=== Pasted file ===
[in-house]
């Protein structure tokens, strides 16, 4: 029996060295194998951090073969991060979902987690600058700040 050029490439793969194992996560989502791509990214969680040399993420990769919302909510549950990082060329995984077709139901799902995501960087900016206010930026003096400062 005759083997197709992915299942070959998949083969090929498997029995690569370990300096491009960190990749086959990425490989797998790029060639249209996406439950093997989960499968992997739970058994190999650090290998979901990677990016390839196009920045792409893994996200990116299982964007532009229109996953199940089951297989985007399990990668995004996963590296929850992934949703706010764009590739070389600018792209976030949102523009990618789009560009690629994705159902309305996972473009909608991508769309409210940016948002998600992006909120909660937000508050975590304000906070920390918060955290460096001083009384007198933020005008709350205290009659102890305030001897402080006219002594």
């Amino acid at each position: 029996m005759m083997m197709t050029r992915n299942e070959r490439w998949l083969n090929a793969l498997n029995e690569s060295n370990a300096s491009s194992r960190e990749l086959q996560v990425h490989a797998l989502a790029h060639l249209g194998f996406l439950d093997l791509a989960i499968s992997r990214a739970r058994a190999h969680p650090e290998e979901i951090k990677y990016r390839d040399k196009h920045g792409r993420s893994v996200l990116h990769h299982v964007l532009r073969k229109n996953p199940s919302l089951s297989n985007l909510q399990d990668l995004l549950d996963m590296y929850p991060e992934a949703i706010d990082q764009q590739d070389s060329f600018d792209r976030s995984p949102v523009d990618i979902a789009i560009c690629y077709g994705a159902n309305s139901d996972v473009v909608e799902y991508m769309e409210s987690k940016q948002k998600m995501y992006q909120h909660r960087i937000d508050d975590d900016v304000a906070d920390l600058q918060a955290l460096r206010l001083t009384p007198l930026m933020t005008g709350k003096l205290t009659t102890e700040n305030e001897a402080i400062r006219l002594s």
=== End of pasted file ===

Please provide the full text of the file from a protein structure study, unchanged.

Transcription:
[in-house]
């Protein structure tokens, strides 16, 4: 029996060295194998951090073969991060979902987690600058700040 050029490439793969194992996560989502791509990214969680040399993420990769919302909510549950990082060329995984077709139901799902995501960087900016206010930026003096400062 005759083997197709992915299942070959998949083969090929498997029995690569370990300096491009960190990749086959990425490989797998790029060639249209996406439950093997989960499968992997739970058994190999650090290998979901990677990016390839196009920045792409893994996200990116299982964007532009229109996953199940089951297989985007399990990668995004996963590296929850992934949703706010764009590739070389600018792209976030949102523009990618789009560009690629994705159902309305996972473009909608991508769309409210940016948002998600992006909120909660937000508050975590304000906070920390918060955290460096001083009384007198933020005008709350205290009659102890305030001897402080006219002594």
């Amino acid at each position: 029996m005759m083997m197709t050029r992915n299942e070959r490439w998949l083969n090929a793969l498997n029995e690569s060295n370990a300096s491009s194992r960190e990749l086959q996560v990425h490989a797998l989502a790029h060639l249209g194998f996406l439950d093997l791509a989960i499968s992997r990214a739970r058994a190999h969680p650090e290998e979901i951090k990677y990016r390839d040399k196009h920045g792409r993420s893994v996200l990116h990769h299982v964007l532009r073969k229109n996953p199940s919302l089951s297989n985007l909510q399990d990668l995004l549950d996963m590296y929850p991060e992934a949703i706010d990082q764009q590739d070389s060329f600018d792209r976030s995984p949102v523009d990618i979902a789009i560009c690629y077709g994705a159902n309305s139901d996972v473009v909608e799902y991508m769309e409210s987690k940016q948002k998600m995501y992006q909120h909660r960087i937000d508050d975590d900016v304000a906070d920390l600058q918060a955290l460096r206010l001083t009384p007198l930026m933020t005008g709350k003096l205290t009659t102890e700040n305030e001897a402080i400062r006219l002594s």